online, you can click here to see some images created by members of the Electronic Visualization Laboratory here at UIC. Each lecture has a different set of images (collect em all!)
mathematics + computer science + art = computer graphics
rendering of images on a device.
- creating images from models
models - objects constructed from geometric primitives (points, lines, polygons) specified by their vertices
models exist in n-dimensional 'mathematically pure' space
version typically created on physical 2D media (e.g. a video screen.)
Rendered version can be simple or complex (lighting, shadows, colours, texture)
Rendering a single image can take from a small fraction of a second (say, a frame from 'Unreal') to hours or days (say, a frame from 'Toy Story') depending on the complexity of the scene, the amount of processing power available, and the needs of the user.
(including the most visible use of CG, at the movies)
Many application programs available to produce computer graphics, either as 2D images, 3D models, or animated sequences (Corel Draw, Photoshop, AutoCAD, Maya, SoftImage, etc.)
We will deal with the lower level routines which do the work of converting models into a displayable form on the display device.
Several 'common' graphics languages/libaries/APIs (Application Programming Interfaces.)
We will be using OpenGL in this course on the linux machines in the CS Computer Graphics lab to give a common grading platform. OpenGL is availble for all the major platforms, and is accelerated on almost all current graphics cards, but is not necessarily available on all of the machines here in the university. If you want to work on your machine at home you should be able to get OpenGL libraries for it for free. Otherwise there is Mesa. Mesa is virtually identical to OpenGL, is free, and runs on a wider variety of platforms. For more information on Mesa you can check out: http://www.mesa3d.org . The only thing that should need to change to compile your code here is the Makefile.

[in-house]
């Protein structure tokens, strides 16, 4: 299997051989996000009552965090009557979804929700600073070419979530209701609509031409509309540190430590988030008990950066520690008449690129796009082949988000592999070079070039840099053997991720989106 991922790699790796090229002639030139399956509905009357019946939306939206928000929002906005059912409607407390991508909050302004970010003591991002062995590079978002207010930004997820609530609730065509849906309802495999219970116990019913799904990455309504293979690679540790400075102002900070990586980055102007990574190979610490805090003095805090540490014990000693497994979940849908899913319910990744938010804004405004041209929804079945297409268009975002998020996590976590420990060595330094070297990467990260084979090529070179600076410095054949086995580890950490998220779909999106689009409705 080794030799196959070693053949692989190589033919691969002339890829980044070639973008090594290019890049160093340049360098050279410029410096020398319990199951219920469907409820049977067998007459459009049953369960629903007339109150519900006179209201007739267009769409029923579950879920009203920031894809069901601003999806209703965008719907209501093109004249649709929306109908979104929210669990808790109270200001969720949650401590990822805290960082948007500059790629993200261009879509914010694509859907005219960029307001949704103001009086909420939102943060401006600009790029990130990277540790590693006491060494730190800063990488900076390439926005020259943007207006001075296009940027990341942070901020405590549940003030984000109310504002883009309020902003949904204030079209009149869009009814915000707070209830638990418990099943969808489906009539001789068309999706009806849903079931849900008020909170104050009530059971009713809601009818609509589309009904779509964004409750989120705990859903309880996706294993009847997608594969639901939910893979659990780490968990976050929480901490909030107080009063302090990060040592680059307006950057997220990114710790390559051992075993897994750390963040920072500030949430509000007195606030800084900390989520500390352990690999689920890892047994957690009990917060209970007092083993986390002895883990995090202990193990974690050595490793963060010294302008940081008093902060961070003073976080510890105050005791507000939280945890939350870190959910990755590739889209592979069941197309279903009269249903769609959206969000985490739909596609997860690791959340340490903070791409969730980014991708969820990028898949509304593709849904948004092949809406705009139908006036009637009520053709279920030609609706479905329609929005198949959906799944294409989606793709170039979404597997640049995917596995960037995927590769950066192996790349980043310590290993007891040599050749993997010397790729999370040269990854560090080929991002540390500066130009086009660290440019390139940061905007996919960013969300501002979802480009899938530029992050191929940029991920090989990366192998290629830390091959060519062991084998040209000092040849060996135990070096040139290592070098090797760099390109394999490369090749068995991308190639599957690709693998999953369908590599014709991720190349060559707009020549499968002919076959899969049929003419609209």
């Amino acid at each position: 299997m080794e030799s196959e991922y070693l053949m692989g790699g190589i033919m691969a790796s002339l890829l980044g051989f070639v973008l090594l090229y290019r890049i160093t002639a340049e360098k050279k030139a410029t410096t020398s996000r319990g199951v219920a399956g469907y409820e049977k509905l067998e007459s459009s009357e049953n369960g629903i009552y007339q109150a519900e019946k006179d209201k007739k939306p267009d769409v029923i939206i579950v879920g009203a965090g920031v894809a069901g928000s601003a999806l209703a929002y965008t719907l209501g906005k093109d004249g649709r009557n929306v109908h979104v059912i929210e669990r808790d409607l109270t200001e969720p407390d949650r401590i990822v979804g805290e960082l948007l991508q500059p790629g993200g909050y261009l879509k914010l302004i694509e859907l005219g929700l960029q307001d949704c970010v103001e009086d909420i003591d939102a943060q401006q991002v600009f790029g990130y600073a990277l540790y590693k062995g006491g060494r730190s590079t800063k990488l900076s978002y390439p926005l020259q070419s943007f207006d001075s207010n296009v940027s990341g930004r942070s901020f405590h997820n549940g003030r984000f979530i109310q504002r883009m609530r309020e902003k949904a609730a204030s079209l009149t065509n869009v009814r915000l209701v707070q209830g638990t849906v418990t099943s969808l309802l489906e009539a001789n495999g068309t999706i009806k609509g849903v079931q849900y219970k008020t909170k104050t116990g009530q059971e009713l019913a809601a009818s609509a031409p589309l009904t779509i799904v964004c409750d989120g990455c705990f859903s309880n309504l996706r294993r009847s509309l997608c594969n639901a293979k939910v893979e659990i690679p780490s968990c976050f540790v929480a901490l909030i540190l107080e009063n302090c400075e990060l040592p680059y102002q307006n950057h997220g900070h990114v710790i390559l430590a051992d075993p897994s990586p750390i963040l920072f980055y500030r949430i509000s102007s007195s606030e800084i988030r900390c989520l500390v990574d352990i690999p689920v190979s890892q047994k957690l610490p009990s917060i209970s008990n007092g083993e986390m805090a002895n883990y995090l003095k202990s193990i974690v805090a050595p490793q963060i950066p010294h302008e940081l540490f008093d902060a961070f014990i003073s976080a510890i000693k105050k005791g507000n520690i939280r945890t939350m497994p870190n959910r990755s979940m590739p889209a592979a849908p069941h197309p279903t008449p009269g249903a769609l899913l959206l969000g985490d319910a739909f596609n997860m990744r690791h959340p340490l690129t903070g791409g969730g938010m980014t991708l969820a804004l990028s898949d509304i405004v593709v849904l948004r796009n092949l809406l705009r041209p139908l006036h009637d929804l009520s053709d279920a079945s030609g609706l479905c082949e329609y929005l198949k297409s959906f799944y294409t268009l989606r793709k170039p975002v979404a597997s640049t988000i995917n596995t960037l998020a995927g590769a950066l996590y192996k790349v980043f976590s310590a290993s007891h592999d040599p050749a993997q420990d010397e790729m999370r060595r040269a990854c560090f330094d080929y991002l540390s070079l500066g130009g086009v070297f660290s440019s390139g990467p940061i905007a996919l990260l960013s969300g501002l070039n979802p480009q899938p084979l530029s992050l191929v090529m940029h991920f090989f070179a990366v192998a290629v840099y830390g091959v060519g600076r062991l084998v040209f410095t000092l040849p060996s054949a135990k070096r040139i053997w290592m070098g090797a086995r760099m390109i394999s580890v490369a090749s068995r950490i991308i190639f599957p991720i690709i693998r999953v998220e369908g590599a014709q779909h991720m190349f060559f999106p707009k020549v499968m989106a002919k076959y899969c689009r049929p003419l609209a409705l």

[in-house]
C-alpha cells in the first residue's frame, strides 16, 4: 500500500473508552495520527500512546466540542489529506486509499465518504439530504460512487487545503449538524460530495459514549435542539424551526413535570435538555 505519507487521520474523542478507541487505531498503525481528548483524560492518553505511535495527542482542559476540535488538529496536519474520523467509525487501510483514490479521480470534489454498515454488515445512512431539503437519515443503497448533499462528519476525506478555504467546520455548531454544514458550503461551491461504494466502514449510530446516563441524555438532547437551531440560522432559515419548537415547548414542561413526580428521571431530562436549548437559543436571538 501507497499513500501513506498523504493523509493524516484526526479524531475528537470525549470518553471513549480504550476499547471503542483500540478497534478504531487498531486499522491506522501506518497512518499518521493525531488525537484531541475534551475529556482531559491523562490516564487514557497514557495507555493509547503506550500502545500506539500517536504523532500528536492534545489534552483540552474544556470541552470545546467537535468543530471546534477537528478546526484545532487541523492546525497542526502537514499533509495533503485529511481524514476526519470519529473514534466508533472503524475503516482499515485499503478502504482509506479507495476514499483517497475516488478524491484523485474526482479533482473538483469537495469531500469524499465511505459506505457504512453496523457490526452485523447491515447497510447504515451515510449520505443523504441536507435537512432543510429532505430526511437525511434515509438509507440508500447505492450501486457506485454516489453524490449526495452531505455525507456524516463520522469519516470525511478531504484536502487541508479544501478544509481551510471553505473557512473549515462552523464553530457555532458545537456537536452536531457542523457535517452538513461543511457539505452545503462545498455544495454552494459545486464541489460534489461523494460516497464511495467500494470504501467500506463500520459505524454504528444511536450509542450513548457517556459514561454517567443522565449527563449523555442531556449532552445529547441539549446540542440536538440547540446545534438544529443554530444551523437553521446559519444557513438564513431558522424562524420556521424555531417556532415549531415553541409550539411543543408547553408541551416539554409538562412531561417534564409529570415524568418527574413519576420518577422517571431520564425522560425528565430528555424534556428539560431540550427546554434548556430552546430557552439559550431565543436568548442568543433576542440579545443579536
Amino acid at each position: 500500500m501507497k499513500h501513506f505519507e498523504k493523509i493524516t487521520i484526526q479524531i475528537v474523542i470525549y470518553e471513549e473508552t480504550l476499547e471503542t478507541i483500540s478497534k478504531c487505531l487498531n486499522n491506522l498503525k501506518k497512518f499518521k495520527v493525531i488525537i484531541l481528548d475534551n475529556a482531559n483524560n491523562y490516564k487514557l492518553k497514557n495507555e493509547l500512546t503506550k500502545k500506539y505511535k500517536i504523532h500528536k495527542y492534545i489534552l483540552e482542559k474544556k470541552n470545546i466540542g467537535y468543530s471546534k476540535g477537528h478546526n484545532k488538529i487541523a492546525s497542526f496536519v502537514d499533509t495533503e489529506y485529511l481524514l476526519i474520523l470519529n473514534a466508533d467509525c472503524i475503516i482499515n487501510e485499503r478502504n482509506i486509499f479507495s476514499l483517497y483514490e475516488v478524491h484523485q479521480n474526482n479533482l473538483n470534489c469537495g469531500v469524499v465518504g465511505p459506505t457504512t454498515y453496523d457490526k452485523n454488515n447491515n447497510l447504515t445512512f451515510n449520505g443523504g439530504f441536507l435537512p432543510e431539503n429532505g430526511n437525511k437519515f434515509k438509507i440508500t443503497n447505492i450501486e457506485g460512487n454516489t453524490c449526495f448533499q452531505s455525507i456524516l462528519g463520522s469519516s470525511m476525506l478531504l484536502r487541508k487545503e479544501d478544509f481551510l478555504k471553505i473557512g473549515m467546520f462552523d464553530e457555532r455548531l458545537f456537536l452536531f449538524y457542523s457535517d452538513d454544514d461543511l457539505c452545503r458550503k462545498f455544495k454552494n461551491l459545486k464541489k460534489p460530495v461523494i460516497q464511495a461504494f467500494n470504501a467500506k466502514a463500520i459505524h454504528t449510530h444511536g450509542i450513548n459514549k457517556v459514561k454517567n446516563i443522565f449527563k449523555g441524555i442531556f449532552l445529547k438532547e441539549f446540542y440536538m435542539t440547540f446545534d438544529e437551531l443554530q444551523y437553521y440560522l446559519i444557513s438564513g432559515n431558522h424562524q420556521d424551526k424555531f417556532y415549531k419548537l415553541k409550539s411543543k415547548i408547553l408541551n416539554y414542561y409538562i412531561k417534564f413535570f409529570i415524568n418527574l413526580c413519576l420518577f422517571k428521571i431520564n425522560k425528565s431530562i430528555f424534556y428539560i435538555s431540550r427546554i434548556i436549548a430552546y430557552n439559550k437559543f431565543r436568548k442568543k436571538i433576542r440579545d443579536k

Mesa, like OpenGL, is usually accessed through function calls from a C or C++ program.
In this class we are going to concern ourselves with producing images on video screens rather than onto printers, or plotters since that allows a much greater amount of interactivity.
Convenient to think of models in mathematical terms but hardware brings CG back to reality.
You need to keep redrawing the image on the screen to keep it from fading away. Vector displays redraw as quickly as possible given the number of objects on the screen; CRT based raster displays redraw the image (or refresh the screen) at a fixed rate (e.g. 60 times per second) no matter how complex the scene.
For those who spent their early youth in the arcades, vector games included:
Initially these games were monocrome (white, green, or some other single color), as in asteroids, then coloured filters were used to colour different parts of the screen using the same monocrome electron gun as in Battlezone, and finally when RGB electron guns were cheap enough, true multi-colour vector games were possible.
And maybe you've even seen a Vectrex - a vector based videogame for the home from the early 80s.
Pretty much all CG done using raster displays. The screen is represented by a 2D array of elements
buffer - array of computer memory used to store an image to be displayed
user manipulates the values in the frame buffer.
60 times a second (or at some other fixed rate) the frame buffer is copied onto the display device.
If video screen is 512 pixels wide by 512 pixels tall the frame buffer must be able to store 512 X 512 elements ... one element for each pixel on the screen
bit greyscale display:
bit colour display:
note however, that a 512 x 512 display has only 262,144 pixels so
only 262,144 colours can be displayed simultaneously.